corroborated by market data under applicable fair value authoritative guidance, as quoted market prices are
not
available.
 
Except for the
2018
realignment described below, our annual impairment assessment did
not
consider the possibility that management
may
realign
one
or more other Monster Energy NASCAR Cup Series racing events among its speedway facilities, which could result in net higher or improved future projected cash flows. Such information was also compared to available market information for certain motorsports industry peers. Management considered recent market trading ranges of price to earnings and sales multiples, cash flow and other traditional valuation methods, control premiums, and other market information related to our common stock from historical and forward-looking perspectives.
No
weighting of evaluation results was believed necessary. Management believes the methods used to determine fair value and evaluate impairment were appropriate, relevant, and represent methods customarily available and used for such purposes and are the best available estimate of fair value. Impairment charges and associated operations are included in our "motorsports event related" reportable segment (see Note
13
).
 
Annual Impairment Assessment
. Management's latest annual assessment in the
second
quarter
2018
considered NASCAR’s approved realignment of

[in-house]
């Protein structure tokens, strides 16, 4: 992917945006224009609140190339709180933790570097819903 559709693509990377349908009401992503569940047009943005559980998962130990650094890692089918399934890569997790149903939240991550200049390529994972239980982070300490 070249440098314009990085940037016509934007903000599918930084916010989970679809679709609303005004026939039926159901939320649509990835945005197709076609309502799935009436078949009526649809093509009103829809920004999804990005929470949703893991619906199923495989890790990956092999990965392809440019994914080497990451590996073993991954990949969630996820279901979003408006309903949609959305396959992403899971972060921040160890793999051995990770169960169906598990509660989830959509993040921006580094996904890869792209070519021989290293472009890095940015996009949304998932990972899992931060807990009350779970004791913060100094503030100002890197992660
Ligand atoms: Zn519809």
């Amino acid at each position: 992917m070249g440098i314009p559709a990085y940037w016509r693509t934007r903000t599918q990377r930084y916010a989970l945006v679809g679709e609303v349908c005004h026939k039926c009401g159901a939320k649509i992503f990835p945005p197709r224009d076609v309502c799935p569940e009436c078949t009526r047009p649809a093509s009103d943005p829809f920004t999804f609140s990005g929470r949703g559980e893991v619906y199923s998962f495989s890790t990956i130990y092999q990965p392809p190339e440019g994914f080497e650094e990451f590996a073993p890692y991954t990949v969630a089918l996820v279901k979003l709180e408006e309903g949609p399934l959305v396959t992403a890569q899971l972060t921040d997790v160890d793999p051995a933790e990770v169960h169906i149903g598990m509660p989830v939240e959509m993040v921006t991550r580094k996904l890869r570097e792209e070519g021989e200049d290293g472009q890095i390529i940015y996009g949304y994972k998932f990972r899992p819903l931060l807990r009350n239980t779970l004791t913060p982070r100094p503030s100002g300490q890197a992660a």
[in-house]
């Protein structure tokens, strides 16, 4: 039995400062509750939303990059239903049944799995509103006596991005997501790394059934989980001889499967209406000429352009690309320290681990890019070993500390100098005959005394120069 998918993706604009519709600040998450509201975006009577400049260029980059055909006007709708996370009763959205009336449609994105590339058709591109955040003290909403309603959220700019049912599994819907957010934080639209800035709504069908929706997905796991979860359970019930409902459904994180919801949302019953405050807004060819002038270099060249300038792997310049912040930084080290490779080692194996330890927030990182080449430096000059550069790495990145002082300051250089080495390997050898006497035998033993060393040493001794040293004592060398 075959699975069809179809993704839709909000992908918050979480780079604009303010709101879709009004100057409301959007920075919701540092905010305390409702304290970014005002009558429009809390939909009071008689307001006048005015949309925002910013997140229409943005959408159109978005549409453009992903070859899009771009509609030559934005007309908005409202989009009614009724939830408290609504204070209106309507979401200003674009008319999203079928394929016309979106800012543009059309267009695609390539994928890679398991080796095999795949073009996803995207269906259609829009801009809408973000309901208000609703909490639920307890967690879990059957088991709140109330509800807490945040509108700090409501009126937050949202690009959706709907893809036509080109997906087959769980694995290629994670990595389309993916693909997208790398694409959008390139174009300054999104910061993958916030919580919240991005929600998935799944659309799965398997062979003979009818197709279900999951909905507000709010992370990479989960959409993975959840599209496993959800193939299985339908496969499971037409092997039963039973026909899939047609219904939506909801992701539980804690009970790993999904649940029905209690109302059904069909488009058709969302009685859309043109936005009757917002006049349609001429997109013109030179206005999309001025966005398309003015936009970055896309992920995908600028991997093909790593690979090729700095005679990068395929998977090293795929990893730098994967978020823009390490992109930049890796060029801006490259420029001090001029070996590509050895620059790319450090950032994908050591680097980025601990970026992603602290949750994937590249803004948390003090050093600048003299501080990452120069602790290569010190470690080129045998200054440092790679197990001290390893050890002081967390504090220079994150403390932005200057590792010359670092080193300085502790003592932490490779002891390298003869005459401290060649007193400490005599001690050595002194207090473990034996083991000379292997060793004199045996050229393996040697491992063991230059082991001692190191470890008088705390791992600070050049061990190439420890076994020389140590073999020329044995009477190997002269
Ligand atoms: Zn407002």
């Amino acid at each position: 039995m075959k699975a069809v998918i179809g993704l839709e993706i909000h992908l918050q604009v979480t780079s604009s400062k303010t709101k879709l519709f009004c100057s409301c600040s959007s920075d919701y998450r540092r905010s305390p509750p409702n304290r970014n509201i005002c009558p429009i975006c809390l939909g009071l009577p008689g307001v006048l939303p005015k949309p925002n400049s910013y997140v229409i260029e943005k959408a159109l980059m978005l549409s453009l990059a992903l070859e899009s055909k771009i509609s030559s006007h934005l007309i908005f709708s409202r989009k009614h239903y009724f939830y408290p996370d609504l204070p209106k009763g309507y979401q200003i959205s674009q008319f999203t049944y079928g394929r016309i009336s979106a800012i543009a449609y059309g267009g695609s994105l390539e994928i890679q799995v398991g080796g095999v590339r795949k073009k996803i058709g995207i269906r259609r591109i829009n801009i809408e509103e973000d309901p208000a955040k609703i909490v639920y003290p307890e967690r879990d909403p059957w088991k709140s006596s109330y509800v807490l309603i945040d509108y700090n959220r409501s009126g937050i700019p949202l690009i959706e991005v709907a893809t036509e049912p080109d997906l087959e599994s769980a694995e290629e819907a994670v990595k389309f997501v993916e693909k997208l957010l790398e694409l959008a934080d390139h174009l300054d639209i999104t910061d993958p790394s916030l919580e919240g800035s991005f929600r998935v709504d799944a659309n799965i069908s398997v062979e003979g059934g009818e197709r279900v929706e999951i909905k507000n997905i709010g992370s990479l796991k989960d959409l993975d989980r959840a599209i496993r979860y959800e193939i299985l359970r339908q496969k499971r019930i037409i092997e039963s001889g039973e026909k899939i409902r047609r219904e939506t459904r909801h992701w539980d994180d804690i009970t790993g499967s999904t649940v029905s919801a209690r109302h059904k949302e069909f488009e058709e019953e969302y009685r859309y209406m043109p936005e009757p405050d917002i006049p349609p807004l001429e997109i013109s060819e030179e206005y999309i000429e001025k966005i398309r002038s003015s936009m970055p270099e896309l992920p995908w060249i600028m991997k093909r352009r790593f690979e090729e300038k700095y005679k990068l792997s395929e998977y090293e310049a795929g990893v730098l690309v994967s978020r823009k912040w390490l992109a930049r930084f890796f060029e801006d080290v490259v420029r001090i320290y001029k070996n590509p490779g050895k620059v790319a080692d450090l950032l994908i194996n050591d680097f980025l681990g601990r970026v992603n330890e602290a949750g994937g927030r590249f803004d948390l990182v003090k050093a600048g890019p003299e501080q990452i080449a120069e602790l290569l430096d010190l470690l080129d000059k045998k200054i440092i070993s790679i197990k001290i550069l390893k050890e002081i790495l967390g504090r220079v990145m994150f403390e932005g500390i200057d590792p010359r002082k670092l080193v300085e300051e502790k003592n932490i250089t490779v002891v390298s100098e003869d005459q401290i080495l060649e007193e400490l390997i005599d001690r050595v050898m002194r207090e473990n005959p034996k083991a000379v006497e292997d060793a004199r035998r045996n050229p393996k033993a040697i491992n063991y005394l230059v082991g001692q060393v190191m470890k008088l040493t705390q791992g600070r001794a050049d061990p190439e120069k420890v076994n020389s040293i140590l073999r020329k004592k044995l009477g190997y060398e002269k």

one
annual Monster Energy Cup Series and
one
annual Gander Outdoors Truck Series racing event from NHMS, and an annual Xfinity Series racing event from KyS, to LVMS beginning in
2018,
and anticipated associated net increases in future long-term cash flows and operating profits. Management also considered that the estimated market value for comparable NASCAR race event sanction and renewal agreements (we had agreements with NASCAR to annually conduct
thirteen
Monster Energy Cup,
eleven
Xfinity and
eight
Gander Outdoors Truck Series races as of the evaluation date), combined with the estimated fair value for all other Company net assets, substantially exceeds its current market capitalization. Among other factors, the latest assessment assumes projected cash flow and profitability using minimal or modest annual growth rates for projected revenue streams and operating costs (other than NASCAR broadcasting revenues and event management fees), and strategic amounts of planned capital expenditures. The assessment also reflects anticipated lower cash federal income taxes under the Tax Act. Management projected annual increases in contracted NASCAR broadcasting rights revenues, and associated NASCAR event management fees, based on historical and anticipated rates which are supported by recently negotiated multi-year contracts. NASCAR event management fees for years after
2020
have
not
been negotiated, and future annual fees could differ substantially from those assumed in management’s impairment assessment.
 
Management's assessment found the estimated fair value of each reporting unit and each indefinite-lived race date intangible asset substantially exceeded its associated carrying value except for
three
race date agreements. We recorded sizable impairment charges in
2015
and earlier years to reduce the carrying values for
two
of those race date agreements to estimated fair values, resulting in nominal excess fair value for future impairment assessments. As such, their adjusted carrying values approximated estimated fair values as of evaluation dates, and which are reflected in our current evaluation. As of